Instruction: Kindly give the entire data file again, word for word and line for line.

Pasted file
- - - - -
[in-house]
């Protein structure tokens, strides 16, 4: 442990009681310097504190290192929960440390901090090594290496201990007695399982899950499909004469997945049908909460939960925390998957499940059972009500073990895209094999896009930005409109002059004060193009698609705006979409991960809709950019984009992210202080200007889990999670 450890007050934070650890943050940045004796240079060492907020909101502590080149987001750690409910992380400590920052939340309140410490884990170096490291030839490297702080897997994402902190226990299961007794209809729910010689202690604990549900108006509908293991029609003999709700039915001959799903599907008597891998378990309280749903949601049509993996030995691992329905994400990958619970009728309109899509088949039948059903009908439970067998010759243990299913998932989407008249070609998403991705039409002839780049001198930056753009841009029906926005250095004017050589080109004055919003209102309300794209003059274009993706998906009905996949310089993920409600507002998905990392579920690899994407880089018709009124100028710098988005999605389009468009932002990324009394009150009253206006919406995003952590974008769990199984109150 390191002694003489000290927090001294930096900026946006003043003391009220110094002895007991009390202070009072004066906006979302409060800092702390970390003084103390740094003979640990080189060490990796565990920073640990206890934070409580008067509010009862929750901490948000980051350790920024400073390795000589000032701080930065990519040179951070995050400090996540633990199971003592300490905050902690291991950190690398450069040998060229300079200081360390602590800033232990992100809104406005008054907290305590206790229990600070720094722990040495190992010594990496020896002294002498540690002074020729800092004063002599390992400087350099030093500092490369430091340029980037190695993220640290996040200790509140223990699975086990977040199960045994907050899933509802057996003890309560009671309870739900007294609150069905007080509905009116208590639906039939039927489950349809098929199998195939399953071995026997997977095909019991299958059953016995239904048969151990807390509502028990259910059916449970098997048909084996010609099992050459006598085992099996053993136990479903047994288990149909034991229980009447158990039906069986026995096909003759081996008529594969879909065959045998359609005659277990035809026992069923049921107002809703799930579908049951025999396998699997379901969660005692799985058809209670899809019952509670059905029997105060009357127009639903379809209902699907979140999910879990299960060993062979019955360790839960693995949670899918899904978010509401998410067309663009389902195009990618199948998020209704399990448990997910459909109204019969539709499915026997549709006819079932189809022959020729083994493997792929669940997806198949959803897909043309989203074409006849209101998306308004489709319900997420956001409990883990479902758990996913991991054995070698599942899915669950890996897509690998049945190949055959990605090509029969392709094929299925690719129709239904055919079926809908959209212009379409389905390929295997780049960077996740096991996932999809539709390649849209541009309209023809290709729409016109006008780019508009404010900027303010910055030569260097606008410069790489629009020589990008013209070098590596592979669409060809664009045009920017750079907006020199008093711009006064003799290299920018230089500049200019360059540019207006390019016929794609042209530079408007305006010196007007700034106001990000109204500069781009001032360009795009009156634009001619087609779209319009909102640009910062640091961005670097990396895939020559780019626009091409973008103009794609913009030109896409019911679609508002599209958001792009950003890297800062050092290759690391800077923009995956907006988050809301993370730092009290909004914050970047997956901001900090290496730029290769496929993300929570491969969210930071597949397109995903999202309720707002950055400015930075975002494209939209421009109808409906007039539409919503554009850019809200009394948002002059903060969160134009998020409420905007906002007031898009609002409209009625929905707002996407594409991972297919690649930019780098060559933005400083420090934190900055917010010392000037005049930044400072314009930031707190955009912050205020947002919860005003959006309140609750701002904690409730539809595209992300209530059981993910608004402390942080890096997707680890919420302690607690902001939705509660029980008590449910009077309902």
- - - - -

[in-house]
């Protein structure tokens, strides 16, 4: 442990009681310097504190290192929960440390901090090594290496201990007695399982899950499909004469997945049908909460939960925390998957499940059972009500073990895209094999896009930005409109002059004060193009698609705006979409991960809709950019984009992210202080200007889990999670 450890007050934070650890943050940045004796240079060492907020909101502590080149987001750690409910992380400590920052939340309140410490884990170096490291030839490297702080897997994402902190226990299961007794209809729910010689202690604990549900108006509908293991029609003999709700039915001959799903599907008597891998378990309280749903949601049509993996030995691992329905994400990958619970009728309109899509088949039948059903009908439970067998010759243990299913998932989407008249070609998403991705039409002839780049001198930056753009841009029906926005250095004017050589080109004055919003209102309300794209003059274009993706998906009905996949310089993920409600507002998905990392579920690899994407880089018709009124100028710098988005999605389009468009932002990324009394009150009253206006919406995003952590974008769990199984109150 390191002694003489000290927090001294930096900026946006003043003391009220110094002895007991009390202070009072004066906006979302409060800092702390970390003084103390740094003979640990080189060490990796565990920073640990206890934070409580008067509010009862929750901490948000980051350790920024400073390795000589000032701080930065990519040179951070995050400090996540633990199971003592300490905050902690291991950190690398450069040998060229300079200081360390602590800033232990992100809104406005008054907290305590206790229990600070720094722990040495190992010594990496020896002294002498540690002074020729800092004063002599390992400087350099030093500092490369430091340029980037190695993220640290996040200790509140223990699975086990977040199960045994907050899933509802057996003890309560009671309870739900007294609150069905007080509905009116208590639906039939039927489950349809098929199998195939399953071995026997997977095909019991299958059953016995239904048969151990807390509502028990259910059916449970098997048909084996010609099992050459006598085992099996053993136990479903047994288990149909034991229980009447158990039906069986026995096909003759081996008529594969879909065959045998359609005659277990035809026992069923049921107002809703799930579908049951025999396998699997379901969660005692799985058809209670899809019952509670059905029997105060009357127009639903379809209902699907979140999910879990299960060993062979019955360790839960693995949670899918899904978010509401998410067309663009389902195009990618199948998020209704399990448990997910459909109204019969539709499915026997549709006819079932189809022959020729083994493997792929669940997806198949959803897909043309989203074409006849209101998306308004489709319900997420956001409990883990479902758990996913991991054995070698599942899915669950890996897509690998049945190949055959990605090509029969392709094929299925690719129709239904055919079926809908959209212009379409389905390929295997780049960077996740096991996932999809539709390649849209541009309209023809290709729409016109006008780019508009404010900027303010910055030569260097606008410069790489629009020589990008013209070098590596592979669409060809664009045009920017750079907006020199008093711009006064003799290299920018230089500049200019360059540019207006390019016929794609042209530079408007305006010196007007700034106001990000109204500069781009001032360009795009009156634009001619087609779209319009909102640009910062640091961005670097990396895939020559780019626009091409973008103009794609913009030109896409019911679609508002599209958001792009950003890297800062050092290759690391800077923009995956907006988050809301993370730092009290909004914050970047997956901001900090290496730029290769496929993300929570491969969210930071597949397109995903999202309720707002950055400015930075975002494209939209421009109808409906007039539409919503554009850019809200009394948002002059903060969160134009998020409420905007906002007031898009609002409209009625929905707002996407594409991972297919690649930019780098060559933005400083420090934190900055917010010392000037005049930044400072314009930031707190955009912050205020947002919860005003959006309140609750701002904690409730539809595209992300209530059981993910608004402390942080890096997707680890919420302690607690902001939705509660029980008590449910009077309902």